Burnley return to London Stadium on Saturday, 238 days after the most troubling game since West Ham's move to their new home in the summer of 2016.
The 3-0 defeat by Sean Dyche's side was marred by crowd trouble and pitch incursions, which included Hammers skipper Mark Noble wrestling with one fan to get him off the pitch.
Five life bans were issued, but that didn't stop two more fans encroaching onto the pitch in the Carabao Cup defeat by Tottenham on Wednesday, coinciding with Halloween.
More incidents ensued the same night at the Edinburgh derby when Hibernian boss Neil Lennon was hit by a coin, and Hearts goalkeeper Zdenek Zlamal was struck by a fan's "punch".
And we have since found out that a fan who ran onto the pitch during Manchester United's home game against Juventus last week, had two toy guns in his rucksack, left in his seat, sparking all sorts of security questions.
It has been a concerning train of events, begging the question: are players and managers less safe?
Why do fans go onto the pitch?
Paul Colborne was banned from West Ham for life for what he calls a "peaceful protest" on the pitch when the Hammers last played Burnley.
The Tour operator from Welwyn Garden City, who has been watching West Ham for 50 years, took a corner flag and planted it in the centre spot, emulating a famous protest at the former stadium Upton Park in 1992.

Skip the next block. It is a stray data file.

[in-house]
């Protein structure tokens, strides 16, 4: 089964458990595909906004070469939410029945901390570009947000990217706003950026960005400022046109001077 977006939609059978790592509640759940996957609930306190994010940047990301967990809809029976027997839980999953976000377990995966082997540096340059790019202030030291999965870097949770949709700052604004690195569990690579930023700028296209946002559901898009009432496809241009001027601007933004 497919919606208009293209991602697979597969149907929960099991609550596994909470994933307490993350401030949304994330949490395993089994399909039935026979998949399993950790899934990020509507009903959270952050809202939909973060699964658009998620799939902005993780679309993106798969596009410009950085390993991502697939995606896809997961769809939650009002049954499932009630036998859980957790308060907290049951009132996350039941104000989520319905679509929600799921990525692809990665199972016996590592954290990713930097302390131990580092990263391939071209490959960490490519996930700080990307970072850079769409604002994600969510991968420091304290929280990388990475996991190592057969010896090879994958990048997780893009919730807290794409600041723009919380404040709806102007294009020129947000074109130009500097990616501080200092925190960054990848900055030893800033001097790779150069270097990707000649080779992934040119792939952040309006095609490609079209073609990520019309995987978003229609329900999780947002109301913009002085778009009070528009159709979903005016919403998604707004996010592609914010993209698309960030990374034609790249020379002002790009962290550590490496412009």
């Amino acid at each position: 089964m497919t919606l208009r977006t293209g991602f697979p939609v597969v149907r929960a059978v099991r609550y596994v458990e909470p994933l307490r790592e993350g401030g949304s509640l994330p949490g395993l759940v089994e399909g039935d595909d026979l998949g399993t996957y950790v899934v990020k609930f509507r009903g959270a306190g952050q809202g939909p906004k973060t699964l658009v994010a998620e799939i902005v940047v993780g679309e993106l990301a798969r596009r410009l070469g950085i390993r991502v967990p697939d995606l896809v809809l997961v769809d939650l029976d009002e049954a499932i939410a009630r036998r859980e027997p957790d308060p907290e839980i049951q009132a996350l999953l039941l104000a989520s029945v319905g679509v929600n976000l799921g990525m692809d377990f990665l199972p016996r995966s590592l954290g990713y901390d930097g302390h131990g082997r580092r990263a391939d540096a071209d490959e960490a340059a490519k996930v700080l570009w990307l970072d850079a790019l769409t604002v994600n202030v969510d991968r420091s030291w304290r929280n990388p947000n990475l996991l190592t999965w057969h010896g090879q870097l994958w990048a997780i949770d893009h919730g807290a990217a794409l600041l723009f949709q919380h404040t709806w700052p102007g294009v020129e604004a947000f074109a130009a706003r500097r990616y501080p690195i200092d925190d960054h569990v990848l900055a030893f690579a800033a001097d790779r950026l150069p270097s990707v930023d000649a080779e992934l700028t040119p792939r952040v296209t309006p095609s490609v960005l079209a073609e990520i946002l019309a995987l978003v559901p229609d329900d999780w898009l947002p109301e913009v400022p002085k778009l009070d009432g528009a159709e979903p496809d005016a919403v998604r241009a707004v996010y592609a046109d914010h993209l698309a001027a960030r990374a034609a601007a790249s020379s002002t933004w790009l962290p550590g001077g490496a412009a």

He says he exchanged "amicable" words with Hammers defender James Collins, before passing over his season ticket and then handed himself into a police station a day later.
"James asked me 'what are you doing?' I said you've been here six years James, I've been here 50," he told BBC Sport.
"All the people of my generation understood that it was a peaceful, symbolic protest. The steward who came over to escort me out of the stadium said 'I agree with you mate, but what can I do?'"
Colborne ended up in court, was fined and now cannot go to home or away games. He says the protest wasn't pre-meditated and was out of character, but was born out of frustration because of the way the owners had run the club.
He describes security at the stadium, handled by stadium operators LS185, as "pathetic" and sympathises with players who might confront a "psychopath".
But asked if those concerns jarred with him running onto the pitch, Colborne said: "I don't think it's hypocrisy, sometimes you need to have courage in your convictions. I could have been a nutter, and security needs to be stepped up."
LS185 says: "Safety and security is paramount at London Stadium and all matches are staffed in line with the Met Police's categorisation of the fixture."
Do players and managers feel safe?
Former Sunderland and Everton winger Kevin Kilbane, who made 325 appearances in the Premier League, says he has seen plenty of fans rush onto the pitch and "never felt frightened or intimidated in any way".
But he told BBC Sport: "If it goes over the mark, and you think back to when Chris Kirkland was punched by a Leeds fan playing for Sheffield Wednesday, that sort of thing is unacceptable. When a player or a manager is put at risk, I have a major problem with it."